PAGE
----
Let me refer first of all to the housing situation. Nobody knows at this moment how many houses are needed to rehouse adequately the Aboriginal people of Australia. At the last census the Aboriginal affairs committee of my party made some effort to have the census conducted in such a way that we would be able to find out. This was impossible. But one could guess that if there are 25,000 to 30,000 Aboriginal families in Australia, some 20,000 of them are inadequately housed. In most cases it is not housing at all. The same situation applies in education. Only a handful of the Aboriginal people are receiving tertiary education. Only a handful of them have reached the top classes in secondary schools. This is a terrible waste of human talent. There is no evidence to suggest that the Aboriginal people have not the same intellectual capacity as anybody else in the community. We have not resolved the question of how to make sure that they are able to proceed through our education system or even how to make the education system adequate for them, but the Government proposes to launch an all out attack upon this problem.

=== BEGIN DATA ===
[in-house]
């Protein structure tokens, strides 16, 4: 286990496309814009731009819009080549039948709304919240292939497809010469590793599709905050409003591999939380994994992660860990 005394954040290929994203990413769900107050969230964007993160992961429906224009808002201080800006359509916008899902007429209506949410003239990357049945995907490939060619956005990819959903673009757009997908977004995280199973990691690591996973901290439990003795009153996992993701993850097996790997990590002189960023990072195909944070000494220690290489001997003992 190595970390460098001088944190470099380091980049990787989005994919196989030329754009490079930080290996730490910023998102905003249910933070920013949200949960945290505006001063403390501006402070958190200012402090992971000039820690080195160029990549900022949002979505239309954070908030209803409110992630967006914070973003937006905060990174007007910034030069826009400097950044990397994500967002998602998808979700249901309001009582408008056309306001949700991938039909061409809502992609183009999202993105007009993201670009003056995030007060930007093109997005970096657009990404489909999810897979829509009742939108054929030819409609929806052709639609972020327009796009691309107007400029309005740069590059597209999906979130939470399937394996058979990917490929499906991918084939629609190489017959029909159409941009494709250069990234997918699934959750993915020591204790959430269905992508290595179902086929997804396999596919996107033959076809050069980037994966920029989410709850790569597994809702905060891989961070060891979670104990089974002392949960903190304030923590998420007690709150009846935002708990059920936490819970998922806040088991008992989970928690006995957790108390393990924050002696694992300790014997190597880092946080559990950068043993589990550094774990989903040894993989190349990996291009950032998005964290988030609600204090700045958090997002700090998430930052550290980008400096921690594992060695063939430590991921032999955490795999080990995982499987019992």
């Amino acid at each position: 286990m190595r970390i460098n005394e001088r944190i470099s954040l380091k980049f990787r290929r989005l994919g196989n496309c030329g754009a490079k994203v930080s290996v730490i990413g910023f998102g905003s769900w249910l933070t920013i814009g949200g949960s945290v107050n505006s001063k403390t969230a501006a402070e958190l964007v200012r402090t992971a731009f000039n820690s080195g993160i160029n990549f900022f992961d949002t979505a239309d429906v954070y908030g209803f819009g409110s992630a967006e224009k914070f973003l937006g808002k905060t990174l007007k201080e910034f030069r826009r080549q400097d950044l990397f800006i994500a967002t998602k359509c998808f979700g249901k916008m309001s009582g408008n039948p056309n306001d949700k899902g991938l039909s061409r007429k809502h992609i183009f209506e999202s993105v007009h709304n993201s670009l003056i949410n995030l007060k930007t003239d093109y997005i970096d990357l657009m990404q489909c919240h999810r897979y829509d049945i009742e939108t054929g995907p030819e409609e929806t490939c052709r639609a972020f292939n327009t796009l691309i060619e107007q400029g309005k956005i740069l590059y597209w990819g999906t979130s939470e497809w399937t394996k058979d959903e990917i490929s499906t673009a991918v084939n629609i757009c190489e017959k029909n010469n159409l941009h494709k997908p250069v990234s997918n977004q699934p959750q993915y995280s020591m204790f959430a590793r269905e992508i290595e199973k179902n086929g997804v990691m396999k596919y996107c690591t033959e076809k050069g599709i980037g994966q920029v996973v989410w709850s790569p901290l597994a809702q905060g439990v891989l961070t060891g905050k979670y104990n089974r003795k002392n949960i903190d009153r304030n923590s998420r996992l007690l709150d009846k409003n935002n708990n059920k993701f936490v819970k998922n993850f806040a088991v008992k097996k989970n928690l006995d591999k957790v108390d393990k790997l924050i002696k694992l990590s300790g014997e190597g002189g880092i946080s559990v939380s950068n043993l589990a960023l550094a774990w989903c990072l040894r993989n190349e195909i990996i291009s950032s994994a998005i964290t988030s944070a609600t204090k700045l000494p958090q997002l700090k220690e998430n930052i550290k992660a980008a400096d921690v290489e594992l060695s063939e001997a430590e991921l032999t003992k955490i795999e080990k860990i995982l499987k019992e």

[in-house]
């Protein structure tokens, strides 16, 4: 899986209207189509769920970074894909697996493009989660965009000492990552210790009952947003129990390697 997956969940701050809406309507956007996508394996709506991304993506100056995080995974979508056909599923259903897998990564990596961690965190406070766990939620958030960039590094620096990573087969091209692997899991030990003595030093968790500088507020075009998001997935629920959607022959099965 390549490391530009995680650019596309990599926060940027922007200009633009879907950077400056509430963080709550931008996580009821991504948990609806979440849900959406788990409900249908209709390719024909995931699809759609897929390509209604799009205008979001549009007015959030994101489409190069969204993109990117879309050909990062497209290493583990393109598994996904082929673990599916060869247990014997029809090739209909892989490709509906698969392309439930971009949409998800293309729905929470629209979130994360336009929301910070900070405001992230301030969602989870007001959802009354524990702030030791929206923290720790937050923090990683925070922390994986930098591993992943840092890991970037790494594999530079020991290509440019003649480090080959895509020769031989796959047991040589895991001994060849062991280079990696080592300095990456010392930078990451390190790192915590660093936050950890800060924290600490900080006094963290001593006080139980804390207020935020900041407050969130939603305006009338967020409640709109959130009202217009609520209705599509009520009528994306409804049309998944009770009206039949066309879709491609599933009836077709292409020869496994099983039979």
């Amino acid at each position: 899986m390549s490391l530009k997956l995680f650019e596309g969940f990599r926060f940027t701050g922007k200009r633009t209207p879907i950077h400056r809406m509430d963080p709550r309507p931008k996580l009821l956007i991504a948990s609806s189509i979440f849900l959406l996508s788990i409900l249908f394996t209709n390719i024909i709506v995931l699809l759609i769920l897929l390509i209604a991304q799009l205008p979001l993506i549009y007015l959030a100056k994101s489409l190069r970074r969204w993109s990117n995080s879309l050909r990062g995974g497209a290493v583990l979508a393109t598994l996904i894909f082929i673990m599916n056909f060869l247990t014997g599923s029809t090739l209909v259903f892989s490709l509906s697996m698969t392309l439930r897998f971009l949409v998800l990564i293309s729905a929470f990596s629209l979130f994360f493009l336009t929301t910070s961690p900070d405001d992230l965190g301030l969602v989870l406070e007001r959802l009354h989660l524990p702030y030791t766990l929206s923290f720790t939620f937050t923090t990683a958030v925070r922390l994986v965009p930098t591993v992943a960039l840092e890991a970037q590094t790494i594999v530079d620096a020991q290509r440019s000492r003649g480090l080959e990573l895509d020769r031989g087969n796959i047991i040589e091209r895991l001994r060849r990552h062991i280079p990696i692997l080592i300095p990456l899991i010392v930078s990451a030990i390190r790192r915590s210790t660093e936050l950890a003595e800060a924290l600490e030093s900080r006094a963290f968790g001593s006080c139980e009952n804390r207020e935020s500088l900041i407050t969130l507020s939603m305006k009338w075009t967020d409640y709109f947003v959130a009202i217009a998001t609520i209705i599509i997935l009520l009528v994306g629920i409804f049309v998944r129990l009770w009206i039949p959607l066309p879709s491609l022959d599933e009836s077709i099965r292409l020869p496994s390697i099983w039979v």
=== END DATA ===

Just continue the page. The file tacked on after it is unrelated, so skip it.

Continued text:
If a large number of people in Australia are unemployed it will be found that many of them are Aborigines living in Aboriginal communities. In some areas of Australia 90 per cent of the Aboriginal community is never in full employment. Those people are the victims of every cold, chill wind that blows: So the Government is opening a program of employment, through municipalities and other authorities, to overcome that problem. One of the most serious matters for which there, is no possible justification is . what one might . call administrative discrimination. If one drives to an Aboriginal reserve anywhere in Australia one will notice that the municipal authority has stopped making the road half a mile from the reserve and that the Post Office has not bothered to take a telephone to these people. Even in very large Aboriginal communities such as those in central Australia or in Torres Strait there is a totally inadequate postal service. I do not believe that this is justified. No Australians with any sense of the equality of humanity would believe it was justified.